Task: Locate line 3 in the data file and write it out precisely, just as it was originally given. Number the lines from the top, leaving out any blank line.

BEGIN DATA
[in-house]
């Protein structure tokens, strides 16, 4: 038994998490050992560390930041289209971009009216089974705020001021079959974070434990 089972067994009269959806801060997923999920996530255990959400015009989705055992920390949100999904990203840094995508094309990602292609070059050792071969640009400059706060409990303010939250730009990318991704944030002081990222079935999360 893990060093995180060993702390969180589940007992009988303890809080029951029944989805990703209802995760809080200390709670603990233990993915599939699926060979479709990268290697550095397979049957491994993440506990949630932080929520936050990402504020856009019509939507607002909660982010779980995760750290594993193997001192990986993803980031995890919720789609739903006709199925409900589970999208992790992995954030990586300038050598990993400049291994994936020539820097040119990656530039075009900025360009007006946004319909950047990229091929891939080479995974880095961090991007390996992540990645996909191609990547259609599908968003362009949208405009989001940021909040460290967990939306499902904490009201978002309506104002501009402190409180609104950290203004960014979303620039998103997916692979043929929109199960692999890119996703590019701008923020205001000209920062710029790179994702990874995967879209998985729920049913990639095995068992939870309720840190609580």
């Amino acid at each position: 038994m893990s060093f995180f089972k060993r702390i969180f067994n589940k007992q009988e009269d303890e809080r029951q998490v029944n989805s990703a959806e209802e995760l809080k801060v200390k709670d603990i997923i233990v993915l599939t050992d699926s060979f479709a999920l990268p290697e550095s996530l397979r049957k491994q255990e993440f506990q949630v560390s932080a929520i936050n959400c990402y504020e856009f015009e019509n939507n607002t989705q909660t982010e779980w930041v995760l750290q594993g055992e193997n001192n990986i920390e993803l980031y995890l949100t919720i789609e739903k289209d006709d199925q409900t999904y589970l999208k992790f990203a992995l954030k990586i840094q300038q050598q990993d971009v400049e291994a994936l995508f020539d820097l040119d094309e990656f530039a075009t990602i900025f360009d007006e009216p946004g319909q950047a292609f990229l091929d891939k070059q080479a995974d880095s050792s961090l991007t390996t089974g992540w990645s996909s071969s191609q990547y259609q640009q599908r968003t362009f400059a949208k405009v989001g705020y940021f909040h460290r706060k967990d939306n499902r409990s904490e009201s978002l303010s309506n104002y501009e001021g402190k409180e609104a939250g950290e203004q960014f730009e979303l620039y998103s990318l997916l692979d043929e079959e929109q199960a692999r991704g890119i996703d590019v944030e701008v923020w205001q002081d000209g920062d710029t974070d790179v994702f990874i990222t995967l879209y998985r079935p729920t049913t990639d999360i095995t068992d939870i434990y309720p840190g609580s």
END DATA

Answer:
């Amino acid at each position: 038994m893990s060093f995180f089972k060993r702390i969180f067994n589940k007992q009988e009269d303890e809080r029951q998490v029944n989805s990703a959806e209802e995760l809080k801060v200390k709670d603990i997923i233990v993915l599939t050992d699926s060979f479709a999920l990268p290697e550095s996530l397979r049957k491994q255990e993440f506990q949630v560390s932080a929520i936050n959400c990402y504020e856009f015009e019509n939507n607002t989705q909660t982010e779980w930041v995760l750290q594993g055992e193997n001192n990986i920390e993803l980031y995890l949100t919720i789609e739903k289209d006709d199925q409900t999904y589970l999208k992790f990203a992995l954030k990586i840094q300038q050598q990993d971009v400049e291994a994936l995508f020539d820097l040119d094309e990656f530039a075009t990602i900025f360009d007006e009216p946004g319909q950047a292609f990229l091929d891939k070059q080479a995974d880095s050792s961090l991007t390996t089974g992540w990645s996909s071969s191609q990547y259609q640009q599908r968003t362009f400059a949208k405009v989001g705020y940021f909040h460290r706060k967990d939306n499902r409990s904490e009201s978002l303010s309506n104002y501009e001021g402190k409180e609104a939250g950290e203004q960014f730009e979303l620039y998103s990318l997916l692979d043929e079959e929109q199960a692999r991704g890119i996703d590019v944030e701008v923020w205001q002081d000209g920062d710029t974070d790179v994702f990874i990222t995967l879209y998985r079935p729920t049913t990639d999360i095995t068992d939870i434990y309720p840190g609580s």